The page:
The suggestions recently released by the state’s Tax Realignment Commission are not yet set in stone, but they do reflect one undeniable truth: There is no painless way to approach next year’s state budget.
Good-government advocates have eagerly awaited the ideas that this nonpartisan study group (though legislators have not been so enthusiastic, intentionally delaying the group’s schedule so it would come after the end of the current election-year legislative session). The state’s sales tax code is riddled with exemptions - a favorite example is that we tax wrapping twine, but not a spool of string - and optimism was high that eliminating some of these odd handouts could improve the state’s fiscal health.
The commission’s first report did not offer nearly such a quick fix. After examining approximately 100 different tax exemptions, caps, holidays and other exclusions, the commission returned a recommendation that the state eliminate $690 million worth of those loopholes, but use that money to lower the state sales tax from 6 to 5 percent.
The problem is, $450 million of those loopholes aren’t special-interest handouts at all - they’re bare necessities. The state currently exempts groceries, prescription drugs, electricity and water from sales taxes, and the TRAC would institute a 2.5-percent sales tax on each, half of the regular sales tax, the lower rate perhaps a nod to the hardship taxing those items will cause for the poor.
How much of a hardship would that be? The U.S. Bureau of Labor and Statistics suggests that the average household in the South making $59,000 spends about $3,500 on groceries each year, about $2,500 on power and water bills and $500 on prescriptions. A 2.5-percent sales tax on those purchases would cost that household an additional $162 each year.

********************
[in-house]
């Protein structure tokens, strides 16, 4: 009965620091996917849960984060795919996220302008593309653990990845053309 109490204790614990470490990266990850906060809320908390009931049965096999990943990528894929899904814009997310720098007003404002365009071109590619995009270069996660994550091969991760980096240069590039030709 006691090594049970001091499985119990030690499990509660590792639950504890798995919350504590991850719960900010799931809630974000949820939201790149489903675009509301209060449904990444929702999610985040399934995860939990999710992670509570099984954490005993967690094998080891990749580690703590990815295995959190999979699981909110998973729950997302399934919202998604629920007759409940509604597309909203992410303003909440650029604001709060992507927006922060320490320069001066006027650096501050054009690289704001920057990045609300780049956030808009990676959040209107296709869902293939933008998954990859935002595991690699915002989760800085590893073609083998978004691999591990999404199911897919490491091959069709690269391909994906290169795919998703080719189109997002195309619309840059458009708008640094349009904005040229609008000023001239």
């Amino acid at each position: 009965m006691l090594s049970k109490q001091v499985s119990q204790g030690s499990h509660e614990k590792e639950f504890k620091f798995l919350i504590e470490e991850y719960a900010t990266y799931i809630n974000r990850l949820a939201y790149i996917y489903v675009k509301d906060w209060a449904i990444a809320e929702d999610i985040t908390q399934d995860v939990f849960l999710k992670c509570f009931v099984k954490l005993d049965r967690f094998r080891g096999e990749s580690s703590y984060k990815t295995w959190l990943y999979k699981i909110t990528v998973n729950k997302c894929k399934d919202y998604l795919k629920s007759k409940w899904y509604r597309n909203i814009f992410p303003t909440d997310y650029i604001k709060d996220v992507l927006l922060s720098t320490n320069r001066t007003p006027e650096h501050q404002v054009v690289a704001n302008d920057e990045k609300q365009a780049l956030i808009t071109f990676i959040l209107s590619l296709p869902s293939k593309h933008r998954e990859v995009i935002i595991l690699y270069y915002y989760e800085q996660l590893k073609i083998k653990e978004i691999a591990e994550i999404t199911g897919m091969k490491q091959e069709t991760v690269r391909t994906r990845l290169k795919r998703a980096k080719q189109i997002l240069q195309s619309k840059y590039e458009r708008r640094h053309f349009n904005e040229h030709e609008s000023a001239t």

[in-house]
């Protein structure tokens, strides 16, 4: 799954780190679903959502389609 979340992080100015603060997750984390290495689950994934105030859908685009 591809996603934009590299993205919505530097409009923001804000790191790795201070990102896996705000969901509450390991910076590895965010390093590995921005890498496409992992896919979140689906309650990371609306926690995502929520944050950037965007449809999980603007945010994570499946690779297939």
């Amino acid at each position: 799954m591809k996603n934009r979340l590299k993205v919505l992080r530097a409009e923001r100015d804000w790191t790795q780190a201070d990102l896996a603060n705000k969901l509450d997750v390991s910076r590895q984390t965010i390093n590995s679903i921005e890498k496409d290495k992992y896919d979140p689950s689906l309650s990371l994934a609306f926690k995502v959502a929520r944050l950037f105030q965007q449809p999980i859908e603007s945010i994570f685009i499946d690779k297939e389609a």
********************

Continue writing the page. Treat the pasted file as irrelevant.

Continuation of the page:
Would the corresponding reduction offset those costs? Among the largest non-essential spending categories, the average household spends $3,000 on prepared food and drink, about $2,000 on entertainment items, about $2,200 on household furnishings and supplies, and about $1,800 on clothing. That $9,000 in spending would be taxed at 1 percent less for a savings of about $90.
Each actual family’s circumstances will differ, of course, but it appears the shift results in a greater net increase for households that spend most of their income on necessities.
What’s worse, this tax increase on necessities does not dramatically improve the state’s fiscal health. Next year, lawmakers are projecting a $4 billion general-fund budget that includes a nearly $1 billion shortfall, making even the deep cuts in services this state has suffered over the last few years seem only the beginning. By lowering the overall tax rate to keep total sales-tax revenue flowing to the state about even, the reforms presented so far do nothing to bridge that gap.
Finally, the politics surrounding the package only make less likely to be effective. Over the past week, Reps. George Hearn and Nelson Hardwick have each raised the widely-noted concern in separate conversations with The Sun News editorial board that lawmakers will not be taking an up-or-down vote on the package. Once it is released, they fear, lawmakers will be beset by special-interests seeking to preserve their exemptions.
The state’s tax code must made
fairer, and next year’s budget crisis will be so severe that